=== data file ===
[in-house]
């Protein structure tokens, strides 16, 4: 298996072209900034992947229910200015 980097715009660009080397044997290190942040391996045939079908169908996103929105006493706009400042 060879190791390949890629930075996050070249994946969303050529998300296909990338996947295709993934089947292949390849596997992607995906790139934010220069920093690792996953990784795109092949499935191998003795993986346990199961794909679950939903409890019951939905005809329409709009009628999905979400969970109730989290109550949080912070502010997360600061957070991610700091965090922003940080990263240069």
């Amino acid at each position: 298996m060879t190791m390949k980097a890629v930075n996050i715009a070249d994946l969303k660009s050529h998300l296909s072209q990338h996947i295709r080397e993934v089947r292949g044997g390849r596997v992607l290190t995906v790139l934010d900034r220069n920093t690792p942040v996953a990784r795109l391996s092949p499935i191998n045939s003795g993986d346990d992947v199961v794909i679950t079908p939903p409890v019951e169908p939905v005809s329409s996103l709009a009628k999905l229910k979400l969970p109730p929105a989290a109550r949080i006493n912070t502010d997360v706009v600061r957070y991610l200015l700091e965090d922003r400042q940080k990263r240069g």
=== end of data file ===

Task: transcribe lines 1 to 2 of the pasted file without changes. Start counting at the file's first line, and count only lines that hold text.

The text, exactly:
[in-house]
């Protein structure tokens, strides 16, 4: 298996072209900034992947229910200015 980097715009660009080397044997290190942040391996045939079908169908996103929105006493706009400042 060879190791390949890629930075996050070249994946969303050529998300296909990338996947295709993934089947292949390849596997992607995906790139934010220069920093690792996953990784795109092949499935191998003795993986346990199961794909679950939903409890019951939905005809329409709009009628999905979400969970109730989290109550949080912070502010997360600061957070991610700091965090922003940080990263240069």